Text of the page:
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Passive Carvins...

Discussion in 'Basses [BG]' started by AAA, Jun 7, 2002.

  1. AAA

    AAA Guest

    Jun 4, 2002
    I was hoping to find out a bit about Carvin basses.

    Specifically their passive models and how they compare to other passives on the market and how they compare to their actives and of course how they just sound in general.

    If you've had any experience with these I'd appreciate the input. Also let me know what it was constructed of and what pickups were on there, etc... Details, details...

    Thanks -


  2. Blux


    Feb 5, 2002
    Philadelphia, Pa.
    I have a used Carvin that I got for $470 with Swamp Ash body, smoked tobacco finish, stacked jazz H50N humbucker at bridge and J99 at the neck pickup. It has 34" neck through, but it is active.
    When played in passive mode it is still a very versatile bass and can immolate roughly any sound you like. The newer electronic are even better. Many people do not think highly of Carvin electronics and I can only imagine they are comparing to a much more expensive bass, more than the $900+ original price of this Carvin. Played flat is has a very good sound and the EQ works wonders in tweaking the sound.
    I would, some day, like have a MM Stingray, a G&L L2000, a Lull and maybe a few other excellent basses (most likely all used ones). But I have to learn to play much better than I do now to get these great basses

    Good luck in your choice.
  3. SCH


    May 3, 2002
    San Antonio, Texas
    My first bass was a Carvin LB-70. I still own it, but don't play it much anymore since I got a Lakland Bob Glaub P-bass.

    Carvin makes good basses. The fit and finish on mine is excellent. It's a beautiful bass (koa body sides, ebony fret board). Mine is an active bass, with a passive option. It has two J-99 single coil pickups. It's a solid and dependable bass, but I've always found the tone disappointing. It's thin sounding to me. The other problem I encountered is a lot of clicky-clacky fret noise. I was able to neutralize the fret noise my improving my technique and using flat wound strings.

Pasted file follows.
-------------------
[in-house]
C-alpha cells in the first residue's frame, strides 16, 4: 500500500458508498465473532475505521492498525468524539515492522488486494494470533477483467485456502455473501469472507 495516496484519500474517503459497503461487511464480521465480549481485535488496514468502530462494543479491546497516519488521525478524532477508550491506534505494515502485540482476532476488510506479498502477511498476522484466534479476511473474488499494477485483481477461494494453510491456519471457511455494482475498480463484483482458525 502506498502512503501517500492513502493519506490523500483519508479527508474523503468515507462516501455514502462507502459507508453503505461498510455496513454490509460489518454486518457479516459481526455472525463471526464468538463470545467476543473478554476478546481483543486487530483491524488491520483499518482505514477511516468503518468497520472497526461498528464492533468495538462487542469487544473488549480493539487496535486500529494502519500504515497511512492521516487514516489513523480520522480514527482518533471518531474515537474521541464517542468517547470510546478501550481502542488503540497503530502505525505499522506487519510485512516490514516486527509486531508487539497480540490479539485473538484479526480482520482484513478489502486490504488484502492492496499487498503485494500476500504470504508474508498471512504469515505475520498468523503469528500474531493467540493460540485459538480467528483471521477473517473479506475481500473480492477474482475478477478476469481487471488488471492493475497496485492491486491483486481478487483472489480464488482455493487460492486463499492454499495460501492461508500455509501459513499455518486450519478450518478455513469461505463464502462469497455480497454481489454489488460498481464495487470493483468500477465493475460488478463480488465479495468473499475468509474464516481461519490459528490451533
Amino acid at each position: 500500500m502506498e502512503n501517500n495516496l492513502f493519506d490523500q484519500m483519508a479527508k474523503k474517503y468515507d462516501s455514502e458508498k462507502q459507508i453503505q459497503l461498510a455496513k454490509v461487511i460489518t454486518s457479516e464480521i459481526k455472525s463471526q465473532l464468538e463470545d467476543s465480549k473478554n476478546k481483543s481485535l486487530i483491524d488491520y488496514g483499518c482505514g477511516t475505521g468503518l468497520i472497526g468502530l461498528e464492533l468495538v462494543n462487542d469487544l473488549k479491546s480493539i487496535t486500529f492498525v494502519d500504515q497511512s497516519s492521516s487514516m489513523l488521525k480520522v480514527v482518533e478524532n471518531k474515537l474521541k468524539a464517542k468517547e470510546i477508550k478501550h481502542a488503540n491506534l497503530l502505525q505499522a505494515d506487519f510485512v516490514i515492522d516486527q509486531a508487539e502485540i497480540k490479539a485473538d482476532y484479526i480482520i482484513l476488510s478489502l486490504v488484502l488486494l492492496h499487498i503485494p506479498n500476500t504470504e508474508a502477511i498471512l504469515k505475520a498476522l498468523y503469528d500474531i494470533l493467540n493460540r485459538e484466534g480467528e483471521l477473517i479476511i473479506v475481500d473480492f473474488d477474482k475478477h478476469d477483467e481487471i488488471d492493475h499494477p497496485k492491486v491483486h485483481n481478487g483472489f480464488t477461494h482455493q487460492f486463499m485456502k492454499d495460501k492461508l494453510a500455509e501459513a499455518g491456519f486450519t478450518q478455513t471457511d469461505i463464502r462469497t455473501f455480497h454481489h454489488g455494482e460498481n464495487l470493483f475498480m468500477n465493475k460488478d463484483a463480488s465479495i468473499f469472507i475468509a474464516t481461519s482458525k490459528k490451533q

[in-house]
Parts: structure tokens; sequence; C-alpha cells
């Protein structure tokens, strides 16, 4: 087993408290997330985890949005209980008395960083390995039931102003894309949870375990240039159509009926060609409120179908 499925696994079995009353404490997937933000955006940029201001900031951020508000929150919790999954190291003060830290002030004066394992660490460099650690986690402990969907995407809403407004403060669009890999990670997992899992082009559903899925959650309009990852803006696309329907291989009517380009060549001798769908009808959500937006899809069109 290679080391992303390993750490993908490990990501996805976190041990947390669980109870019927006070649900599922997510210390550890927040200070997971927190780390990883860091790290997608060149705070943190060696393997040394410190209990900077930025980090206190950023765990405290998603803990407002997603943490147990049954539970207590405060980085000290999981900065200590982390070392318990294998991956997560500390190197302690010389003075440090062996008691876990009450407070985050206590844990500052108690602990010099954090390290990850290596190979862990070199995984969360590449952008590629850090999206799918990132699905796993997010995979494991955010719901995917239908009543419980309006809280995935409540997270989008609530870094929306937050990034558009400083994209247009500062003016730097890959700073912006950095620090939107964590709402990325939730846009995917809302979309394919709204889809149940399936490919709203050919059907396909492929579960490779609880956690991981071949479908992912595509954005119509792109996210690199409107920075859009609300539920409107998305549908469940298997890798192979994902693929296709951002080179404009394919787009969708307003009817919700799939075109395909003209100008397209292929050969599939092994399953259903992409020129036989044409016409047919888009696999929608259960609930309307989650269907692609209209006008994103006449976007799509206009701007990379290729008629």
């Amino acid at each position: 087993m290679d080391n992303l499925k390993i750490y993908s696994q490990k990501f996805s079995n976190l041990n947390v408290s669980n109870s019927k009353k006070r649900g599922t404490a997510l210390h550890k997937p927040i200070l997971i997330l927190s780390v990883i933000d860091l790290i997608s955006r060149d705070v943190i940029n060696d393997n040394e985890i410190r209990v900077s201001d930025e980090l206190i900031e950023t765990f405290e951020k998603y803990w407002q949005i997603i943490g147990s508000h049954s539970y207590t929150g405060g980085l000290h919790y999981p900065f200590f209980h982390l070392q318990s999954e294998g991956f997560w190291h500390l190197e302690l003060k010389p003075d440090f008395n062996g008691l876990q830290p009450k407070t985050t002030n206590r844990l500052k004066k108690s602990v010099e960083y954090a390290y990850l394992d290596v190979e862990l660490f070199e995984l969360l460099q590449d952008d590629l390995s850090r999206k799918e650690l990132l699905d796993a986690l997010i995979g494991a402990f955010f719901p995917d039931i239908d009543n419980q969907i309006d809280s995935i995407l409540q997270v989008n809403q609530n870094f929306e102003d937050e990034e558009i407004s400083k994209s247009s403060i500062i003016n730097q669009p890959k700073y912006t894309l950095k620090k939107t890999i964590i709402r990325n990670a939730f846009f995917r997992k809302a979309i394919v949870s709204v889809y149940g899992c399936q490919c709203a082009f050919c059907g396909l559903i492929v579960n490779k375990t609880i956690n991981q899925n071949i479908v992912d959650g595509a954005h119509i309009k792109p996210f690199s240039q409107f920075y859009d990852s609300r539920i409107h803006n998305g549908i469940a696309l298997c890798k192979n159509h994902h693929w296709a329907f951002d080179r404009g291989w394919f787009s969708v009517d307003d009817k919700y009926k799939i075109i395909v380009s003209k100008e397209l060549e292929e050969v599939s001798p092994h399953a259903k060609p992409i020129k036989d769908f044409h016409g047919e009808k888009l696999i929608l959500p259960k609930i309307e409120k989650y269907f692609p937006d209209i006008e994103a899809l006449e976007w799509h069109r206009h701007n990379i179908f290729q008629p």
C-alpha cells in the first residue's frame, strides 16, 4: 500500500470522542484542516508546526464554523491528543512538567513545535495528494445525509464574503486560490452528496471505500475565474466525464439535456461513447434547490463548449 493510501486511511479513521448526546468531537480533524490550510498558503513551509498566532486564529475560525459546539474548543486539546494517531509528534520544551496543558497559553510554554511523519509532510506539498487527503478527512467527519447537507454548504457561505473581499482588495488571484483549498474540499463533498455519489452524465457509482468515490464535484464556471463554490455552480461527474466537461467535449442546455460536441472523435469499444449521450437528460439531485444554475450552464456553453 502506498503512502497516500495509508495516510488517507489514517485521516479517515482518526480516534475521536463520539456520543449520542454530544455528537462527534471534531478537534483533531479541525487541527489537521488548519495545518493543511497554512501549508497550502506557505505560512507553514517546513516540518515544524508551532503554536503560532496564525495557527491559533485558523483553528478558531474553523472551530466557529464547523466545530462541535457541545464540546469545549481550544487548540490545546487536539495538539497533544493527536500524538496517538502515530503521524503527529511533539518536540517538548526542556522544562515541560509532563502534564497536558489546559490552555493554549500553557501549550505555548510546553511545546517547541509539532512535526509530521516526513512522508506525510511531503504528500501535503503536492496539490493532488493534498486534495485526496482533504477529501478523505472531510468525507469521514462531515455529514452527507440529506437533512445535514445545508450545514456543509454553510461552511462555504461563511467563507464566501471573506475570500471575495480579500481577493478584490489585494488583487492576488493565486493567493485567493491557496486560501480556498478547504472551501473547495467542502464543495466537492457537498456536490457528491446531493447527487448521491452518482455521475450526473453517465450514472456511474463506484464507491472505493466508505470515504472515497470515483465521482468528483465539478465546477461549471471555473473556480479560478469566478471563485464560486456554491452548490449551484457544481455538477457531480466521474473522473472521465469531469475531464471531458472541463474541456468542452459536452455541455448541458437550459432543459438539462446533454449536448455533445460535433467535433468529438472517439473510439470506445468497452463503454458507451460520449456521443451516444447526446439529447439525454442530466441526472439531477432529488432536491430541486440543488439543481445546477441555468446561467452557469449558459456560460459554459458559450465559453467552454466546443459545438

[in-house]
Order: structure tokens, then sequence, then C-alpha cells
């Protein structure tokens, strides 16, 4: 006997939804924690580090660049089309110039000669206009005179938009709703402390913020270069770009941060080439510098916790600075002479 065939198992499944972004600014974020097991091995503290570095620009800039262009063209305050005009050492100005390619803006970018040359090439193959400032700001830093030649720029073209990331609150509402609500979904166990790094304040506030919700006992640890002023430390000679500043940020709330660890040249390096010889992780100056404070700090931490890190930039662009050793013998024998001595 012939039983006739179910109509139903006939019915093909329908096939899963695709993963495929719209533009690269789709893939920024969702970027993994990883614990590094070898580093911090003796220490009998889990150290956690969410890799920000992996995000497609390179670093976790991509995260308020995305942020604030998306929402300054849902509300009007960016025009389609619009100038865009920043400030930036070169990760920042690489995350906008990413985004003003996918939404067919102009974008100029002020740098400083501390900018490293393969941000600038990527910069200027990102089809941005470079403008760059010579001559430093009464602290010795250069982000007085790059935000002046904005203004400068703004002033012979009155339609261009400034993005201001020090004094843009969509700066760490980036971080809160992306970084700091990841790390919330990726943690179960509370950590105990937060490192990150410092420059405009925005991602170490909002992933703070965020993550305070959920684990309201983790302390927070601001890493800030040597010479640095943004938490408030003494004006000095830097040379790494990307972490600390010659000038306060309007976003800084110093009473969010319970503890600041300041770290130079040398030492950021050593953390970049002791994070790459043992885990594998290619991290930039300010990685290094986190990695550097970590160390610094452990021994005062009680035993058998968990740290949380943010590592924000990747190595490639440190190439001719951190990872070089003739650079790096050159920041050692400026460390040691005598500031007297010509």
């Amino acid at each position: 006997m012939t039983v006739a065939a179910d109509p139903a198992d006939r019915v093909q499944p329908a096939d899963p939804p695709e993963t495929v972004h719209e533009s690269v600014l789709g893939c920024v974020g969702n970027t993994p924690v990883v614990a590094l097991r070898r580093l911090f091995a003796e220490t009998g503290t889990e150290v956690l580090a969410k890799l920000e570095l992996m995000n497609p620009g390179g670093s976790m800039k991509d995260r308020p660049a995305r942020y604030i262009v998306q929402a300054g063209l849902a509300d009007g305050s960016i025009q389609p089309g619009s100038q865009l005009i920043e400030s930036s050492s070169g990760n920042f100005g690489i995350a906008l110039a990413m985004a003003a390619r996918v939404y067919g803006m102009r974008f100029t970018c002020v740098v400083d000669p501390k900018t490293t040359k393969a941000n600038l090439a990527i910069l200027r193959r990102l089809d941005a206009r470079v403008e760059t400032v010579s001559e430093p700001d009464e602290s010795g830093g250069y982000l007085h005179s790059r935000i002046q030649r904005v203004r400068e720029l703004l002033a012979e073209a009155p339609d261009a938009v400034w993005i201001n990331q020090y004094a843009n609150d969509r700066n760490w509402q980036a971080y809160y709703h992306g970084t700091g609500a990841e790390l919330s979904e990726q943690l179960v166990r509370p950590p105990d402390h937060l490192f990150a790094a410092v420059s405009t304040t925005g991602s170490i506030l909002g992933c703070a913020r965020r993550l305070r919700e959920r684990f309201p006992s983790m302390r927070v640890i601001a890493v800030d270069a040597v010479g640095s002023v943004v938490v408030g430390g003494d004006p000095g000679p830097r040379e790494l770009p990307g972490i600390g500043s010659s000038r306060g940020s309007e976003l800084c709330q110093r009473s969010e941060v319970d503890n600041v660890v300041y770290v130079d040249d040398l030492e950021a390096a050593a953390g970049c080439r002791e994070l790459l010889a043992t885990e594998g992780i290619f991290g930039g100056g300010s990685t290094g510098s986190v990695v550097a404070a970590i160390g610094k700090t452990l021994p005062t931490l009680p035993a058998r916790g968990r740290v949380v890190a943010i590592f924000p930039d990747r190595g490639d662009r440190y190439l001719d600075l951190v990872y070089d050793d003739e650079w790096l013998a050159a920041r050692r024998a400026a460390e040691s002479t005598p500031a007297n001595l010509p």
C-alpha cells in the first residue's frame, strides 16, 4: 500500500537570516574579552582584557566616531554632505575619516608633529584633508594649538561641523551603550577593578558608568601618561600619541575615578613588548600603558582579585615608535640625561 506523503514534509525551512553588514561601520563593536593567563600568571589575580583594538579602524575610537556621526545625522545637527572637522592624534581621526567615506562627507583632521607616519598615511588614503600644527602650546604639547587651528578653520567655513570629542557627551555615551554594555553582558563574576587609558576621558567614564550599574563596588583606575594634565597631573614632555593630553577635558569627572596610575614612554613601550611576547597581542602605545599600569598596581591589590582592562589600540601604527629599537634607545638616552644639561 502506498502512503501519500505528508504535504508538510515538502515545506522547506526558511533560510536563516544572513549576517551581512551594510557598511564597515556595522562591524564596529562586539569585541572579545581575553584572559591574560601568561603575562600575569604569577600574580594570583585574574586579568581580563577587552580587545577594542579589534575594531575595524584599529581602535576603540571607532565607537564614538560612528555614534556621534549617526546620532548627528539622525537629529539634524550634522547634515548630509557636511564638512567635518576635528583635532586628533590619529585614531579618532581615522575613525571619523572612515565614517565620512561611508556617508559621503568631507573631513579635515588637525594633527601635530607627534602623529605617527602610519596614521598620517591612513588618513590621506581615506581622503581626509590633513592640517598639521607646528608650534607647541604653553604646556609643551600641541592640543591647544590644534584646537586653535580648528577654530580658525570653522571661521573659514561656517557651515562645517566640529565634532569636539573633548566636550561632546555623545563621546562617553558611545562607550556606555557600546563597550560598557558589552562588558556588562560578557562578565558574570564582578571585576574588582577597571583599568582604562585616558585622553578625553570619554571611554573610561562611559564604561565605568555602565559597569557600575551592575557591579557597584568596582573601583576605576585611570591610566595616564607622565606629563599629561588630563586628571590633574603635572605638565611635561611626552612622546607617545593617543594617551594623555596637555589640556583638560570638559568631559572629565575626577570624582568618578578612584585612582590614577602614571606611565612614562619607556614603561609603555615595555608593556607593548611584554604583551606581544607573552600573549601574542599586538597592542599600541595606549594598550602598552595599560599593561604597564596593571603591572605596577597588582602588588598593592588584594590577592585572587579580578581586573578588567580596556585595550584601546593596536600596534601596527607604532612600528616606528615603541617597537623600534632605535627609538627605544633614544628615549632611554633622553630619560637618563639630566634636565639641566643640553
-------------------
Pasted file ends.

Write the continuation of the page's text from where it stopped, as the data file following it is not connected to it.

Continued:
Carvins are regularly criticized for having weak electronics, and I would have to agree with that assessment. Playing the Carvin convinced me that what I was looking for tone wise could only be found in a good P-bass. Now that I have the Lakland I'm a happy camper.
  4. Christopher


    Apr 28, 2000
    New York, NY
    That's one scary bass.
  5. chucko58


    Jan 17, 2002
    Silicon Valley, CA, USA
    I paid for all my gear myself. Well, me and MasterCard.
    Carvin's active circuit isn't bad. It's quiet, doesn't gobble batteries, and offers useful tone controls.

    Where Carvins fall down is on the pickups. I have an LB75 with the wide neck option. The J99 pickups were just OK, a little weak down low. I found a set of Sadowsky single coils for cheap, and swapped them in. BIG difference! The new pups have huge bottom end.

    Carvin makes some fine instruments. I only wish they'd upgrade their pickups, so I wouldn't have to.
  6. geshel


    Oct 2, 2001
    "Hey dude, check this lick out!"
    -thuppita thuppita wackityFWOOOF!!!-
    "...oh, sorry dude!"
  7. Knack


    Mar 25, 2002
    New York City
    I have an LB20, all koa, with the older H50 stacked humbuckers. The tone is sweet, smooth, woody, and mildly resonant, but the pickups lack punch and range. However, when I run the bass into my Sadowsky outboard preamp, the sound comes to life and sounds awesome, punchy and full, yet natural. I have no problems with clacketyness nor immolation ;) The only problem I do have is the treble tone pot is a little scratchy when turned, but I just set it and leave it anyway.
  8. brianrost

    brianrost Gold Supporting Member

    Apr 26, 2000
    Boston, Taxachusetts

    The Carvins with preamps all have passive bypass. They do lack a passive tone control, so they sound exactly like the pasisve models if you run the tone on 10.

    All 5 and 6 string models come only with the preamp, so it's only the 4 string models that can be bought passive only.

    I have not heard the newer humbucker they now offer (the one that looks like a StingRay pickup) but the standard J-style pickups make the bass sound like a J-bass, basically. Whether they sound better or worse than other J-style basses is up to your ears, though.

    The next person who says that an electric bass sounds "natural" by the way is gonna get smacked :D What does that mean, anyway?
  9. Knack


    Mar 25, 2002
    New York City
    I use "natural" to mean having a sound come out of the output jack that closely reflects the characteristics of the sound waves that the pickups are picking up. Can you hear the "sound of the wood", differentiate between the tonal qualities of different strings and adjustments in instrument action, or does it always sound like some techno-modified, synthesized bass sound? For example, if I were to smack you upside your head, would the sound eminating off the welt on your cheek have the same tone, color and resonant characteristics as the noise that rattles through your brain? If so, that is natural.

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